The secret to arms sales is timing.
David Cameron isn't just any prime minister, though: he's the head of a government that's decided the best thing our ambassadors and embassy staff abroad can do is get out there and sell Britain. Literally.
"I want you to ask yourself every day: 'What am I doing to promote British business?' If you want to keep Britain's great ambassadorial residences then I want you to show me that every day you are using them relentlessly to open new trade links and to generate new business for Britain."
Never mind things like just how utterly revolting the regime is or whether or not doing business there involves the everyday use of backhanders; get out there and start promoting!
We should then see Cameron's decision to travel to Kuwait with eight of our finest arms manufacturers in tow as him just doing his bit for British business. Even he, blatant and brazen as he is, must have had more than a slight twinge about how this would be seen just as the Bahrani and Libyan security forces have respectively turned their Western supplied and British manufactured weapons on those demanding the same freedoms their brothers in Tunisia and Egypt have won in the last month. Whether it was his own plan or not, his time in charge of PR at Carlton still serving him well, the decision to stop off for an "unannounced" "surprise visit" in newly liberated Cairo was a master stroke. It's also the most blatant and cynical piece of spin yet resorted to by the new government, the kind which had it happened under our previous overlords would have resulted in spirited denunciations of ZaNuLiarBore and its despicable media management practices.
In any case, the main whoring out is being spiritedly conducted by Gerald Howarth, long a shadow defence minister and also one who condemned the Guardian as a "communist newspaper which has it in for BAE [Systems]", the paper having had the temerity to suggest that some of its dealings had been corrupt. He's out in Abu Dhabi, for now a haven of stability in an uncertain Middle East, at the largest regional arms fair of the year, where 93 individual British companies are touting for business. On public display will be the very equipment being deployed by those who wish to put down peaceful protest, such as rubber bullets and CS gas, and doubtless under the table as previously documented by Mark Thomas amongst others will be other devices which can easily be used to torture and shackle the more obstreperous citizens.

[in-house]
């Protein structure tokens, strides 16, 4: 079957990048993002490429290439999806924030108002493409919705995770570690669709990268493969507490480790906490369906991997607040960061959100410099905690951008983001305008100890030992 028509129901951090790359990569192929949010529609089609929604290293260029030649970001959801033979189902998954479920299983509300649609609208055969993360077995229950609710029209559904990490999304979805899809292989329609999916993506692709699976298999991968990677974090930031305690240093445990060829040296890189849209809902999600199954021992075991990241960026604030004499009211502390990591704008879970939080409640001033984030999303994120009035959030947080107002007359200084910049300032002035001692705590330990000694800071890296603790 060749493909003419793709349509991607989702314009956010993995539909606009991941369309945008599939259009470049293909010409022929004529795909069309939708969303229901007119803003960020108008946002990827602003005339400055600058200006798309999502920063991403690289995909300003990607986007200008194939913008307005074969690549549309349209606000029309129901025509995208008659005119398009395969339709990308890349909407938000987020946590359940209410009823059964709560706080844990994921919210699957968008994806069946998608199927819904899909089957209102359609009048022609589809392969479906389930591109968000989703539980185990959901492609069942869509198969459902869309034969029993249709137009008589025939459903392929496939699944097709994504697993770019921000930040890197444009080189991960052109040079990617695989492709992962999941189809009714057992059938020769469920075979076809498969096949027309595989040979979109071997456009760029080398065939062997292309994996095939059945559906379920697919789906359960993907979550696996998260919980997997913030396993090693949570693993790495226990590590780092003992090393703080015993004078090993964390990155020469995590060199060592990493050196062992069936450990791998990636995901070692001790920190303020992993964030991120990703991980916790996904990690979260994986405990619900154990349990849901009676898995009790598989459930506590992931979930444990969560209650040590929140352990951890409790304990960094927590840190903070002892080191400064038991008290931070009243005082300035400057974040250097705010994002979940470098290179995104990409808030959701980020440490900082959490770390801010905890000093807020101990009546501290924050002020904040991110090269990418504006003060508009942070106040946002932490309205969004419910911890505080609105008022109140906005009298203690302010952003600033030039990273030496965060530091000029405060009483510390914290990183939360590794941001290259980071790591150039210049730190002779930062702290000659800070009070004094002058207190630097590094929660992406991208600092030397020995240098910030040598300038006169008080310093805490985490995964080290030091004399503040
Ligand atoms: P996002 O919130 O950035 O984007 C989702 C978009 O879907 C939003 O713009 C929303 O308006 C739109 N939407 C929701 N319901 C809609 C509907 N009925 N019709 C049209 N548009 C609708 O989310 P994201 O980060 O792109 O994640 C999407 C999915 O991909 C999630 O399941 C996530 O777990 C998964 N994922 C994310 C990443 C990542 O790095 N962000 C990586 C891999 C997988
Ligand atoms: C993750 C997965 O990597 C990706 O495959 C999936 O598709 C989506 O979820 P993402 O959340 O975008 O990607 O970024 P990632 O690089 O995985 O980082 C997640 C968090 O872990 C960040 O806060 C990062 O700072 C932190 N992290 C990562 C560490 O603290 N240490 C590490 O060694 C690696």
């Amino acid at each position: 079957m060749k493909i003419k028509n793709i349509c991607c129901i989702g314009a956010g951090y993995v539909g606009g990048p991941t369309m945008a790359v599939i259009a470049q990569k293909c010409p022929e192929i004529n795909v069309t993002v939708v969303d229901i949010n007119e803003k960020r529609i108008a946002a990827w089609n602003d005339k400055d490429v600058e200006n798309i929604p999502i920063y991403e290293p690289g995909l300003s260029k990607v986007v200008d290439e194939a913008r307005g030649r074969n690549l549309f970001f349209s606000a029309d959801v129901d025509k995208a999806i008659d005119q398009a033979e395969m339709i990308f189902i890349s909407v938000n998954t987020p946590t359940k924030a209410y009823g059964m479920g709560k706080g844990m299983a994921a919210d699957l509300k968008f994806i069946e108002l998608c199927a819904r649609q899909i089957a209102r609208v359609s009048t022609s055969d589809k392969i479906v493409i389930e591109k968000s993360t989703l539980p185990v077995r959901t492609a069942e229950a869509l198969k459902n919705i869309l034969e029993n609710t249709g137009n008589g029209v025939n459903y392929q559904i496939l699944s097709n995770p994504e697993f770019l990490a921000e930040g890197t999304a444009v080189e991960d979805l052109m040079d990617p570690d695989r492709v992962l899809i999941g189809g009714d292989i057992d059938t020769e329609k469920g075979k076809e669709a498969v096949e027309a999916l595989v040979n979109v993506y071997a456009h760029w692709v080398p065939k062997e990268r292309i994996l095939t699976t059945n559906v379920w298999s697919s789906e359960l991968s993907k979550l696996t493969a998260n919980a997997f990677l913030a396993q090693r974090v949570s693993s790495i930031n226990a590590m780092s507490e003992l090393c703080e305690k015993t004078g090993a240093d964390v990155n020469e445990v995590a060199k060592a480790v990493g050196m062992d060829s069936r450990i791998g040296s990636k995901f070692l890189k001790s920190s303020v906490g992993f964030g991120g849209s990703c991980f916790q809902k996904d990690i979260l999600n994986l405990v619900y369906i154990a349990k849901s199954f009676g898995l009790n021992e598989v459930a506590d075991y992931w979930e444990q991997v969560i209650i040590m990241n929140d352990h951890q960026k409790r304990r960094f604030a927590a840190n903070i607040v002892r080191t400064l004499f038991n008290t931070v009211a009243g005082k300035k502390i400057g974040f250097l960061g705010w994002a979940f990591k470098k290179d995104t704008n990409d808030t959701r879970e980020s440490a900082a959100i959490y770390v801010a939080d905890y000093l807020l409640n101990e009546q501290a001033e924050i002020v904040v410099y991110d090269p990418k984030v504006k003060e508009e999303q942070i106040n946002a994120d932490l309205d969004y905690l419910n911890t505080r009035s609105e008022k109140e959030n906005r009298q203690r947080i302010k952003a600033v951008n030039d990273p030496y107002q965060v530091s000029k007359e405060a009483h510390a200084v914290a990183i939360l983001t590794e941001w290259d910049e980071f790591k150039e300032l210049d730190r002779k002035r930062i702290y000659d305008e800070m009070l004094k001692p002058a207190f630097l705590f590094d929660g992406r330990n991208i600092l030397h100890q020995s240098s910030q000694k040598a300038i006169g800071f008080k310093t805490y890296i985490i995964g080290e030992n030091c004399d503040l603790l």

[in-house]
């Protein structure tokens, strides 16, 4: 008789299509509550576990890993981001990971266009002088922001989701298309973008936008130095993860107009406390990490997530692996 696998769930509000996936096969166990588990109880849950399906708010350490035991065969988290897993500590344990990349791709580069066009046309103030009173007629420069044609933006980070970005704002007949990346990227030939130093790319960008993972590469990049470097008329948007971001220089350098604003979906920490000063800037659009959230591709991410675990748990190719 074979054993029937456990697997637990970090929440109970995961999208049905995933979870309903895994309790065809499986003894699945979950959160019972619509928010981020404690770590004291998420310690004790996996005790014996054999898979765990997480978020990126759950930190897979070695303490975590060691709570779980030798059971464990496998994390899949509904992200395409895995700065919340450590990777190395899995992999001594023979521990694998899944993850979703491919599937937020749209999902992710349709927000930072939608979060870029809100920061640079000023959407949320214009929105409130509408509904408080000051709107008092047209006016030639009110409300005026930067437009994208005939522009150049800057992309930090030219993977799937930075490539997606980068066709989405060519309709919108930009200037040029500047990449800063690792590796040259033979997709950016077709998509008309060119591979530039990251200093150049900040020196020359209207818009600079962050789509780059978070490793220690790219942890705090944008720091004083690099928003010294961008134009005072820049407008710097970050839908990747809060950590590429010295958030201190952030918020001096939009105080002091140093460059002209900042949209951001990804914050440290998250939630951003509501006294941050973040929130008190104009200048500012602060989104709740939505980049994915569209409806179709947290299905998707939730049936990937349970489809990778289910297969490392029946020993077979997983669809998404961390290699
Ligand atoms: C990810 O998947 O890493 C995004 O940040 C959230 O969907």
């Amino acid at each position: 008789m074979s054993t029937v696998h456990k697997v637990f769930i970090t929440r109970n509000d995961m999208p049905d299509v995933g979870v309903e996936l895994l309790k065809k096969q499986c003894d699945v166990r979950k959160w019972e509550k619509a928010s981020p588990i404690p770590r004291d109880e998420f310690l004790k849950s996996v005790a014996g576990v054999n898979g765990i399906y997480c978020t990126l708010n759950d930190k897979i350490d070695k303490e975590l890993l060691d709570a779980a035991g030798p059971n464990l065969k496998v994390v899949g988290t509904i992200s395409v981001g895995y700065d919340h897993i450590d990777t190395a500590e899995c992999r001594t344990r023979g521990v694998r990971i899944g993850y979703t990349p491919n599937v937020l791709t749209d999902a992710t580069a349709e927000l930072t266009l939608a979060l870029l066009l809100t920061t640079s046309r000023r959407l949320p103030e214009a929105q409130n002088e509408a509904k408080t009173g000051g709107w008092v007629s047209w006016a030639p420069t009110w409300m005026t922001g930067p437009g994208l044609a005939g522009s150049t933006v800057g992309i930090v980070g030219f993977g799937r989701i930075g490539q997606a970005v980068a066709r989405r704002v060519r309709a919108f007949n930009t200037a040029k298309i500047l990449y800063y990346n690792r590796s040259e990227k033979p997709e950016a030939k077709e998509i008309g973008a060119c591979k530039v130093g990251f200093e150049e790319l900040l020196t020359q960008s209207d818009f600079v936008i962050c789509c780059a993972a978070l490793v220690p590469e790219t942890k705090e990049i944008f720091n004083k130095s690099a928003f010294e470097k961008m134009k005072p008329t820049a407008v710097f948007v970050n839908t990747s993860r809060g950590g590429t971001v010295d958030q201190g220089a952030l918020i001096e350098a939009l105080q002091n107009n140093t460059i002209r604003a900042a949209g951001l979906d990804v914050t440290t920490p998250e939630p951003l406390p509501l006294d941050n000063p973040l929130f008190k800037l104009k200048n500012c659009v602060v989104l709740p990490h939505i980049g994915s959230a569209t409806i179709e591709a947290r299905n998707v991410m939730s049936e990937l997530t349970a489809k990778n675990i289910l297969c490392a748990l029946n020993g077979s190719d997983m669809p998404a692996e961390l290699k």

We can't of course put any blame on the coalition for the policy carried over involving engagement with Libya, which along with Gadaffi's giving up of his nuclear program and other weapons of mass destruction involved selling him exactly what his armed forces needed to be able to put down the current protests, the licences only now being hastily withdrawn. It's the same story with so much of the weaponry we sell - we never actually expect it to be used, and then only when the proverbial horse has bolted do we (temporarily) stop supplying it. We did however go somewhat further with Libya, as has been noted: we can be proud that ours was the biggest pavilion at the very recent Libyan arms fair held back in November.
Among the weapons on display were these ME-7,62mm Rangemaster sniper rifles, manufactured by RPA International of Tonbridge, Kent. It's a fair bet that a similar weapon fired the high calibre bullet which did this, a link you most certainly shouldn't visit if you're at work or squeamish.
The final word should then be left to Peter Luff, the defence procurement minister, speaking last year:
"There’s a sense that in the past we were rather embarrassed about exporting defence products. There’s no such embarrassment in this government."